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BGA T PC Oasis Reviews

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Alexander Bardua, - May 2013

BGA T PC Oasis 8x24
Translated and edited from the original review published on, May 13

"This is the quintessential ‘pocket’ binocular. Double-hinged, it folds down to fit in your hand and has a weight of only 240g.

Mechanically, this binocular is very good. The hinges show just the right amount of resistance. The eyepieces are of the twist-out type and click solidly into place. The adjustment of the dioptre is via a ring around the right eyepiece, so no problems here.

Focussing is smooth and free of slack, let down only by a focussing wheel which could be a bit larger in diameter. Its surface is a bit slippery too so don’t expect ultra fast focussing throughout the range.

Optically, the BGA T PC delivers within its physical limitations and price-point. In broad daylight, the BGA T PC shows a brilliant and contrasty picture full of fine detail. It’s very low on chromatic aberration (CA), which is always a pleasant surprise and the colours shown are quite neutral. The sweet spot is about two thrids of the field of view (FOV), outside this coma and some other aberrations appeared. Pincushion was quite pronounced in this outer third of the FOV. I think that’s a good performance for a binocular of this price.

Two deficiencies were quite visible. The first is glare. Very early when watching against the setting sun, the lower third of the picture is seen through sort of a white veil. An Eden XP 8x42 (of the same price-bracket) was much better in this aspect. So using a spare hand to shade the lenses is a must early in the day or in other backlit viewing conditions.

The second is when looking directly up into a tree. Any bird is but a black silhouette. With better binoculars, I can detect lots of details of the bird, but not so with the BGA T PC. It doesn’t handle that amount of contrast so well.

Being such a small binocular, it starts to fail in low light. This is of course no surprise, as it’s has a 24mm objective lens and an exit pupil of only 3mm. But I did some star-gazing with it and even with this binocular, I was able to see stars not visible to the naked eye.

In direct comparison to the Traveller BGA MG 8x32 (which I reviewed at the same time) when watching the landscape there were some shortcomings visible. Having a look at my favourite target, a church tower some 1000m distant, this was very obvious. The BGA T PC showed the structure of the roof with its slate tiles without a problem and also the cross on top. But the clock face was mushy and the hands were visible but not the numerals.

I had the sun in my back, so the tower’s white plaster was gleaming white. The BGA T PC couldn’t pick out detail and highlights were washed-out. By comparison, the Traveller showed the details in the plaster. The tiles on the roof were better defined and more details were visible on the clock face.

The big problem of this compact binocular (and all others as well) are the too-small eyecups. It’s difficult to put such small instruments to your eyes without black-outs appearing. I tried to improve this by adding some self-adhesive foam I had lying around and you know what? It worked! A couple of mm more to the diameter of the eyecups and eye placement was so much easier. It improved the BGA T PC considerably and makes me wonder why a manufacturer couldn’t add some L-shaped shims to fine-adjust the eyepieces.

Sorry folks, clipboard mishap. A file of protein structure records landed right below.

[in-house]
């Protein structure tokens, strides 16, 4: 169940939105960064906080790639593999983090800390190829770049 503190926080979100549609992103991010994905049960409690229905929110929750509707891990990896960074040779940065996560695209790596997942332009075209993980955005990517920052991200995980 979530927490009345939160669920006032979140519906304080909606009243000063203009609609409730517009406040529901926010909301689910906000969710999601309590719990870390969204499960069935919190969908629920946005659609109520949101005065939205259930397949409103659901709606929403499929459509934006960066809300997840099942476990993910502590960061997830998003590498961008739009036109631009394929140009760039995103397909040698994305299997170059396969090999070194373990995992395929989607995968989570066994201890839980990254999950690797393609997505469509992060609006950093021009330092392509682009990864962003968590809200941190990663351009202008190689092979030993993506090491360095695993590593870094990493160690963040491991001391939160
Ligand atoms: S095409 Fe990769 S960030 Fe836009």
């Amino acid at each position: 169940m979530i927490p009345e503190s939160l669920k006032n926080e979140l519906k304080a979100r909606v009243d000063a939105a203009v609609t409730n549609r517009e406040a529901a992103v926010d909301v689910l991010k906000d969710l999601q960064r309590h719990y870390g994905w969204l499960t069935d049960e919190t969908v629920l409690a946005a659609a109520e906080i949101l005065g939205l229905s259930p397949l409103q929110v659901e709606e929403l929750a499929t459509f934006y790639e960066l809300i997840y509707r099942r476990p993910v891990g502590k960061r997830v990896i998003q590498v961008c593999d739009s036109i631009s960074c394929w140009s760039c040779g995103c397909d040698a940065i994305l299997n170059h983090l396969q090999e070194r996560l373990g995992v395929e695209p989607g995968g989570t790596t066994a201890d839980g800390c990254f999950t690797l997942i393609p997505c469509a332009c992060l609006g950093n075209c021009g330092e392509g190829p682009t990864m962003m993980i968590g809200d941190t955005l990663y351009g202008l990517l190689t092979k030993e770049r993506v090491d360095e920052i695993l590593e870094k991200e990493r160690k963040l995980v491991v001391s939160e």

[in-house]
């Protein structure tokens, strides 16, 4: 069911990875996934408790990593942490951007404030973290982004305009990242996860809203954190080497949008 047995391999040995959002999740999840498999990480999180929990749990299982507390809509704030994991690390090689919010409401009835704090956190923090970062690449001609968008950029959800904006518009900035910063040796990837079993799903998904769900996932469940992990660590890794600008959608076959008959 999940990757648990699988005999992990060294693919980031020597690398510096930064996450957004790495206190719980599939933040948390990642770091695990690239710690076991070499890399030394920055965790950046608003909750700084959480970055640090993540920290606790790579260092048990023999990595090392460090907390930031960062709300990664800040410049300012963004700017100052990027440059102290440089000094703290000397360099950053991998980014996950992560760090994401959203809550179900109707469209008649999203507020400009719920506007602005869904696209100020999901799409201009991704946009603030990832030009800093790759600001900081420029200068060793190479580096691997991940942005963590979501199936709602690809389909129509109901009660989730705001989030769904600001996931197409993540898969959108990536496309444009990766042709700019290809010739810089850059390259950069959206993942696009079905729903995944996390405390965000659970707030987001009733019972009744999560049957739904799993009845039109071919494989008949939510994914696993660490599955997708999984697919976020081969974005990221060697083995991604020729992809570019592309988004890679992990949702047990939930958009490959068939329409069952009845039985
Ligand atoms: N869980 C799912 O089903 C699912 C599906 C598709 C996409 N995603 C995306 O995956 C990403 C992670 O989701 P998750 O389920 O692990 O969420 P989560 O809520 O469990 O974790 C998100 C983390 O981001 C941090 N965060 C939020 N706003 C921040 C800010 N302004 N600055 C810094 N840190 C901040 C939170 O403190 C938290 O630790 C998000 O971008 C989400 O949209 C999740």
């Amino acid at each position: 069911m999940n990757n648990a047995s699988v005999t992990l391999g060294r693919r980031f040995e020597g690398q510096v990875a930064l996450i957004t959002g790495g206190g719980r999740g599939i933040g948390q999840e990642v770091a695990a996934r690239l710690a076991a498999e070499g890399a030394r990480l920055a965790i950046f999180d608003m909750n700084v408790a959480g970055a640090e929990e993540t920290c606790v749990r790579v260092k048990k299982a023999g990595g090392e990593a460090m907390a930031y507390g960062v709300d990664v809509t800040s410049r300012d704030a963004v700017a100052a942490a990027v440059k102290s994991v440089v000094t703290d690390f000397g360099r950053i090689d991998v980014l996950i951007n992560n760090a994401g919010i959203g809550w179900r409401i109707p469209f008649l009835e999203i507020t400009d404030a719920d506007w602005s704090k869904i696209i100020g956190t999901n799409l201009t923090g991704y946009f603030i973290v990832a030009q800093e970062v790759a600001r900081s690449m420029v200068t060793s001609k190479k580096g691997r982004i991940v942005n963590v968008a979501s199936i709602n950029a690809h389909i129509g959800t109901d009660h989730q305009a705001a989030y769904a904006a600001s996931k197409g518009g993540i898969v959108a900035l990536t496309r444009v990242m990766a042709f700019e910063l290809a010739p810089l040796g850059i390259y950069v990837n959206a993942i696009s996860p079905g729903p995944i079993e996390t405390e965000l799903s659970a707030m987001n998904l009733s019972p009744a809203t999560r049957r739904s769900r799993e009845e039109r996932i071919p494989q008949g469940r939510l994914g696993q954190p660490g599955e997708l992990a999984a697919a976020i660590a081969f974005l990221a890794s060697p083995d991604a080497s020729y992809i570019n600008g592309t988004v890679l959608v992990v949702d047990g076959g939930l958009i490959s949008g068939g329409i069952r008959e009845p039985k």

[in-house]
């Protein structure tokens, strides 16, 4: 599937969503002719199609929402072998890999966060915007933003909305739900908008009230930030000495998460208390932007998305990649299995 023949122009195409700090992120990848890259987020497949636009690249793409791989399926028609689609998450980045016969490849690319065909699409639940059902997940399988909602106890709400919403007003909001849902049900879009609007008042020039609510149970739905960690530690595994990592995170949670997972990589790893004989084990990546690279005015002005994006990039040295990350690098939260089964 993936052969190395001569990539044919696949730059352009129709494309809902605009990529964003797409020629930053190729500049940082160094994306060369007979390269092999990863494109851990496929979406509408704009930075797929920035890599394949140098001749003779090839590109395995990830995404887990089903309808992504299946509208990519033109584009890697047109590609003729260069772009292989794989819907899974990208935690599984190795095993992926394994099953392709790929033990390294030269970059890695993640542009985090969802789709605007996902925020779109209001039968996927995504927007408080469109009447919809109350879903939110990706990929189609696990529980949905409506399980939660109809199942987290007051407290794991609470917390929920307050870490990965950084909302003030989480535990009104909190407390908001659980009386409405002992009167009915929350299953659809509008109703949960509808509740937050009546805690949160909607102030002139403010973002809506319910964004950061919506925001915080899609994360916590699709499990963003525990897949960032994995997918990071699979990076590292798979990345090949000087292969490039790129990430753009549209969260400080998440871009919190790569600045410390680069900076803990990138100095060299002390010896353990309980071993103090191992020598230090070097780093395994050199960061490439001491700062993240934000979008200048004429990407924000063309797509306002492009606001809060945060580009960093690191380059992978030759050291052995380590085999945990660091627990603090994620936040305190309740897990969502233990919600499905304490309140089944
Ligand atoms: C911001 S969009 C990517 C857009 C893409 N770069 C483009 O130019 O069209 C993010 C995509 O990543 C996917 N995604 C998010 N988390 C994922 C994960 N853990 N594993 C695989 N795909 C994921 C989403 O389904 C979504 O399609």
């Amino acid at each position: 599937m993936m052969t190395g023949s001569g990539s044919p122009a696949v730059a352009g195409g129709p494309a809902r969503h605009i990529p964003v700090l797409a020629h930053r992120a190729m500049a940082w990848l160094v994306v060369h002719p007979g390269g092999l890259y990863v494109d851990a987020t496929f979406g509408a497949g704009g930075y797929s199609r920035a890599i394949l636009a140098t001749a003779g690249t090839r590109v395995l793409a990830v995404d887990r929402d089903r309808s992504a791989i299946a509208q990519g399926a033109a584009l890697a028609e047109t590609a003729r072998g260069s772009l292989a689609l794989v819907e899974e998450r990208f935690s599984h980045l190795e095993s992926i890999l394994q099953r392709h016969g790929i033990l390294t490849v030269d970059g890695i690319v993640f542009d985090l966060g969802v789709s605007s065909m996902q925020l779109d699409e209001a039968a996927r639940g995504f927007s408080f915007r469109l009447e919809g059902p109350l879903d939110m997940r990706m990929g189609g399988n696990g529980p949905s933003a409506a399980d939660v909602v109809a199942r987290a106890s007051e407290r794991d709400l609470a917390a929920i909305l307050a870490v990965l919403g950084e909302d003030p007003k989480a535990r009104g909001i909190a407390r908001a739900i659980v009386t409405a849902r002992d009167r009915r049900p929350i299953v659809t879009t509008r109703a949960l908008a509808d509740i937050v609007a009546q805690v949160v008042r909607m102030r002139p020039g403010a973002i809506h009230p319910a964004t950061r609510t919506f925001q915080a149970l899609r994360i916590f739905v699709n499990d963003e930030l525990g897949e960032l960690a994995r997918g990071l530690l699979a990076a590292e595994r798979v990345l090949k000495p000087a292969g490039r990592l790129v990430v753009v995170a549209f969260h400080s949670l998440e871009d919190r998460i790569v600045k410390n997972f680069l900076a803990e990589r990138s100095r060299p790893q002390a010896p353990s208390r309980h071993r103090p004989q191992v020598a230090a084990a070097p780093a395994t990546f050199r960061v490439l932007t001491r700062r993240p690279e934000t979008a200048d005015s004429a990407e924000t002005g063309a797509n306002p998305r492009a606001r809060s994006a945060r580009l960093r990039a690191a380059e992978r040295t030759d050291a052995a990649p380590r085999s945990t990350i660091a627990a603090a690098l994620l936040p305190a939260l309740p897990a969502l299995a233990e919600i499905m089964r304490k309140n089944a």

So what are the advantages of having an BGA T PC at home? Quite simply, it is not a burden to carry and you have a useable binocular at hand whenever it is needed. I wouldn’t use it when planning to go out birding but as a go-everywhere binocular it beats any alpha left at home. Yes, it has its optical shortcomings when compared to more expensive binoculars, as I found out in direct comparison with a Leica Trinovid 8x20 but not everyone is willing or able to pay that much for a binocular.

The Oasis 8x24 BGA T PC 8x24 is a sound package for the money. The fact that I had to modify the eyecups to be able to use it satisfactorily made me use it without the enthusiasm it deserved. But that goes for all compact binoculars - they don’t fit my face very well. If Opticron would do something to the too-narrow diameter of the eyepieces, then for me it would beat other compact binoculars with regard to practical value."

Click here for original review on (German language)
Click here for the version of the review that Alexander posted on (English language)


Glenn Morris FRGS - September 2011

Glenn Morris

I have recently returned from the Arctic having kayaked Arctic Canada's fabled Northwest Passage as part of the Arctic Voice Project; a journey of over 3,000 miles. During this time the team used Opticron binoculars for navigation, assessing the terrain ahead and for wildlife observations. They performed faultlessly despite the tough conditions which included temperatures down to -35 C and liberal dousings of salt water.

On my return, when bird watching, a minor fault developed in one of the lenses. I called Opticron, was dealt with politely and efficiently and within two days the binoculars were returned to me, repaired and ready to go. I would therefore highly recommend both the binoculars and the professional service this company offers.

Many thanks. Glenn Morris. FRGS, Leader of the Arctic Voice Expedition.


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